Notwithstanding that no significant SI increase in DN-to-pons ratio was found after multiple administrations of gadobutrol in accordance to other studies, our study demonstrates elevated SI-ratios in the globus pallidus, the putamen, the head of the caudate nucleus, the dentate nucleus and the pulvinar thalami in reference to frontal WM. The SI increases occurred particularly in patients who had received a high number of gadobutrol administrations (mean 13.83) and a short time interval in between. Hence, an accumulation and/or a delayed “wash out” of gadolinium cannot be ruled out in these grey matter areas and DN-to-pons SI-ratio should be interpreted and evaluated separately. Additionally, globus pallidus-to-thalamus ratio calculations might be flawed and an uncertain measurement method for evaluating T1w SI increases due to gadolinium accumulation. However, in contrast to previous studies with linear GBCA, the changes were obscured by visual analysis. These findings suggest, that despite a higher average number of GBCA administrations, Gd accumulation in brain tissue is far lower for macrocyclic gadobutrol than for linear GBCAs. Further studies with a larger cohort, a high number of gadobutrol administrations, and intra-individual comparisons of SI changes are needed to verify our findings.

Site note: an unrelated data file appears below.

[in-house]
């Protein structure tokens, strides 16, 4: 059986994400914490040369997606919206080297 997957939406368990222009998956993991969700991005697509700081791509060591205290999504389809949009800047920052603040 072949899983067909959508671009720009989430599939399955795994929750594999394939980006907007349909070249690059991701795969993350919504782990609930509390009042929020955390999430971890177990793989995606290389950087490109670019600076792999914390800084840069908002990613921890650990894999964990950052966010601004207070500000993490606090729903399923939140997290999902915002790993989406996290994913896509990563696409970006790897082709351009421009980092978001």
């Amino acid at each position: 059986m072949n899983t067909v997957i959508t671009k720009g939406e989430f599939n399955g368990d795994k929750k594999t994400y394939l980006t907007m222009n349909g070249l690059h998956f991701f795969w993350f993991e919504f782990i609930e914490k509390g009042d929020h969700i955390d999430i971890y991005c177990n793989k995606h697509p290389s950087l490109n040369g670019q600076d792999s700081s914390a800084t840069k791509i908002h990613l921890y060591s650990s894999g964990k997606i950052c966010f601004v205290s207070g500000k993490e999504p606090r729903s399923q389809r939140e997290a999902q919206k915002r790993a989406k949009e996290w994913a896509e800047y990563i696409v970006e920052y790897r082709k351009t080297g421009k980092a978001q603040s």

The datasets generated and/or analyzed during the current study are not publicly available due to preclusion from dissemination according to Swiss federal law regulations but are available from the corresponding author on reasonable request.
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Kelemen, P., Alaoui, J., Sieron, D. et al. T1-weighted Grey Matter Signal Intensity Alterations After Multiple Administrations of Gadobutrol in Patients with Multiple Sclerosis, Referenced to White Matter. Sci Rep 8, 16844 (2018). https://doi.org/10.1038/s41598-018-35186-w
- Dentate Nucleus
- Frontal White Matter (FWM)
- Reference Area
- Stratified Patient Groups
- Gadobutrol Administration